Over the arbs year.. $20m which will be pretty close to what he gets anyways if he regresses at any point between now and FA or it will also limit our costs if he keeps getting better (IP pitched and his FIP is falling). Basically $4m, $6m, $10m during Arb years. During FA years.. $14m, $16m, $18m, so $48m for 3 years. Which right now seems pretty damn close to what he would get on Free Market today.

Then if the O's want to do an Option. Option year would be $20m with a buy out of $2.5m.

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It didn't help that he was closer to a 3 or 4 pitching against the other team's ace.

Teams' no. 1 pitchers don't face off that often, because schedules don't line up the same way. Guthrie faced the opposing no.1 more than random selection would suggest, but probably no more than 1/3 of the time.

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I don't see the sense in committing long term dollars to a fragile commodity like a pitcher when you have him for three more years.

So what are you saying? Would you never extend a pitcher before his FA eligibility, or is three years just too soon for you? If the latter, when is the ideal time in your opinion?

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I think the first two guesses (6/$96 mm and 5/$75 mm) are too high because Tillman won't do that well in the Arb years. I think the last guess (5/$49mm) is too low because Tillman will do better than that in the FA years. Put me down for 5/$60 mm or 6/$76 mm, something like that.

5 years and around 55 to 65 million seems like the right range.

If letting Cruz and Markakis walk enables DD to lock down Tillman, I am more than good with that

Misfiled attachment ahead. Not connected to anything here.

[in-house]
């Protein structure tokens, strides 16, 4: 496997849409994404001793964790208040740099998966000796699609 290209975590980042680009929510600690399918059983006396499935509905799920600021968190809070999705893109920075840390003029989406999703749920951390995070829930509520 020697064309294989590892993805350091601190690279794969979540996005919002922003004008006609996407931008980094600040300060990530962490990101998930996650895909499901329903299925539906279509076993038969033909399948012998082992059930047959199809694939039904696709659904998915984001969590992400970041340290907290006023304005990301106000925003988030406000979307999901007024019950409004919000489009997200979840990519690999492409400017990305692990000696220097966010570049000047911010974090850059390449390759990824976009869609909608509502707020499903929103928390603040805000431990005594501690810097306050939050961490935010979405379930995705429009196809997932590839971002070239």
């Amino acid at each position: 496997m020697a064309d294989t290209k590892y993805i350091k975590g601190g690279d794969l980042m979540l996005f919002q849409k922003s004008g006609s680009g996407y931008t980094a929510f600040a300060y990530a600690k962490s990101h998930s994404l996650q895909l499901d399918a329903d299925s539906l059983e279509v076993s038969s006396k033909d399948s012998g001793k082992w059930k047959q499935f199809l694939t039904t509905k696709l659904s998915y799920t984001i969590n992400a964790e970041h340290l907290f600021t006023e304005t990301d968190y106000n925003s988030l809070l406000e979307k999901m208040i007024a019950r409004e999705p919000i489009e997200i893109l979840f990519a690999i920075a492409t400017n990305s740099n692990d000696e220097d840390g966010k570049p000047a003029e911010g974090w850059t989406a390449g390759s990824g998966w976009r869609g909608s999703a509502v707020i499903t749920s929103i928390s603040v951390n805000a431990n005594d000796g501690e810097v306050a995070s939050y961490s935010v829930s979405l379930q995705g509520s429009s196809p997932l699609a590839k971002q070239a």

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Tillman is good but he's not a stud. If he were, I might consider extending him now. So, yes, I would consider extending a pitcher this far from FA but it depends on the pitcher. In Tillman's case, I would wait until after the 2016 season. I realize that by that point he might be unsignable. I just don't see the sense on guaranteeing the next 3 years or more when the team is guaranteed the next 3 years. I don't see the sense in assuming additional risk on a pitcher who is not a franchise pitcher.

This is about where I'm at too.

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Tillman is good but he's not a stud. If he were, I might consider extending him now. So, yes, I would consider extending a pitcher this far from FA but it depends on the pitcher. In Tillman's case, I would wait until after the 2016 season. I realize that by that point he might be unsignable. I just don't see the sense on guaranteeing the next 3 years or more when the team is guaranteed the next 3 years. I don't see the sense in assuming additional risk on a pitcher who is not a franchise pitcher.

But he's still young and studly. 90% of time I agree with you on years but I think Tillman is more the exception. A very decent pitcher and not prone to injury at all. A longer extension (6 years) will probably save us money.